“The sensations before picking can range from extreme and intense anxiety to being completely unaware of what I’m doing,” she reveals.
“While I’m picking, I am extremely focused on the task at hand. I’m remarkably determined to ‘fix’ whatever imperfection I’ve focused on. It feels so relieving when I feel that I’ve ‘fixed’ something, but afterwards, I feel shameful, ugly, and frustrated.
“Logically, I know that I’m not fixing anything and actually making my skin worse, but the impulse and belief are not ones I’ve yet been able to get away from.”
Once thought to have been related to obsessive-compulsive disorder (OCD), Woodfin says that the origins of SPD are still being pinpointed.
“The understanding that we’ve got is that it’s far more complex than simply an impulse disorder – in terms of etiology, we know that it likely has a genetic component. With research and our understanding now, this is very much a disorder in its own right,” reasons Woodfin.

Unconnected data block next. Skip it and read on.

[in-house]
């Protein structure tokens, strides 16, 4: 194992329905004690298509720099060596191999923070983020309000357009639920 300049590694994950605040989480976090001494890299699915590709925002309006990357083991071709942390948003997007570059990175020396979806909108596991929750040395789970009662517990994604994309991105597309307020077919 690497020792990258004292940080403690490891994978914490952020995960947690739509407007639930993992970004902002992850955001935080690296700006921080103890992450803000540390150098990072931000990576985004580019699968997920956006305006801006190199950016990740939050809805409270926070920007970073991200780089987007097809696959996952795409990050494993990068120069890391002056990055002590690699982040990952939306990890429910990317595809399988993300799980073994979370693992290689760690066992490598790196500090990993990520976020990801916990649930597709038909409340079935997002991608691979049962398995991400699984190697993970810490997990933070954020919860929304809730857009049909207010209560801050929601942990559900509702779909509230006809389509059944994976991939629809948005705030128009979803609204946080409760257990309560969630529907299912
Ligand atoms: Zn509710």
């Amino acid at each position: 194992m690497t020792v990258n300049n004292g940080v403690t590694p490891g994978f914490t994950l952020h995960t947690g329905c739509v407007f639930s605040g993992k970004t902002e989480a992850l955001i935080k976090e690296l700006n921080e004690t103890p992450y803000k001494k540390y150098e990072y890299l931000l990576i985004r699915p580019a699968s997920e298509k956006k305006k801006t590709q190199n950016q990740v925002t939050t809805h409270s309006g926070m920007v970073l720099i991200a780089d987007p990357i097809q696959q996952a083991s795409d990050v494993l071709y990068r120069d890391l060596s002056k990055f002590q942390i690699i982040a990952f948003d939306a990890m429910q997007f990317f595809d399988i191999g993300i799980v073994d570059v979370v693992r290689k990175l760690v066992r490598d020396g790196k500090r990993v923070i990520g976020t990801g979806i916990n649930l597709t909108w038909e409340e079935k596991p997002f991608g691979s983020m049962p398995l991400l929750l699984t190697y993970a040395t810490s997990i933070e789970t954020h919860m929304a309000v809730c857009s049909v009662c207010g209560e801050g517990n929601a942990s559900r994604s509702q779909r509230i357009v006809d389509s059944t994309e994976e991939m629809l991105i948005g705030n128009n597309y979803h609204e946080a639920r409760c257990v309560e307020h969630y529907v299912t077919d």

He says that where individuals with OCD hate the process of their impulsive behaviors, those with SPD find the behaviors to be pleasurable.
“Another idea is that it tends to run in people who have a propensity for addictions. If we think about the nature of the urges that people with this disorder have, you can argue that it has an addictive component, because the urges themselves are quite addictive in nature.”
Dr. Woodfin says that the challenging thing about treating SPD is that while the behavior is used as a method of stress management, it can also function as a stress activator.
“It’s a very effective behavior at managing all sorts of moods, and that in many ways is why it’s very challenging to treat, but that’s also why it tends to be something that goes throughout the life course of the individual.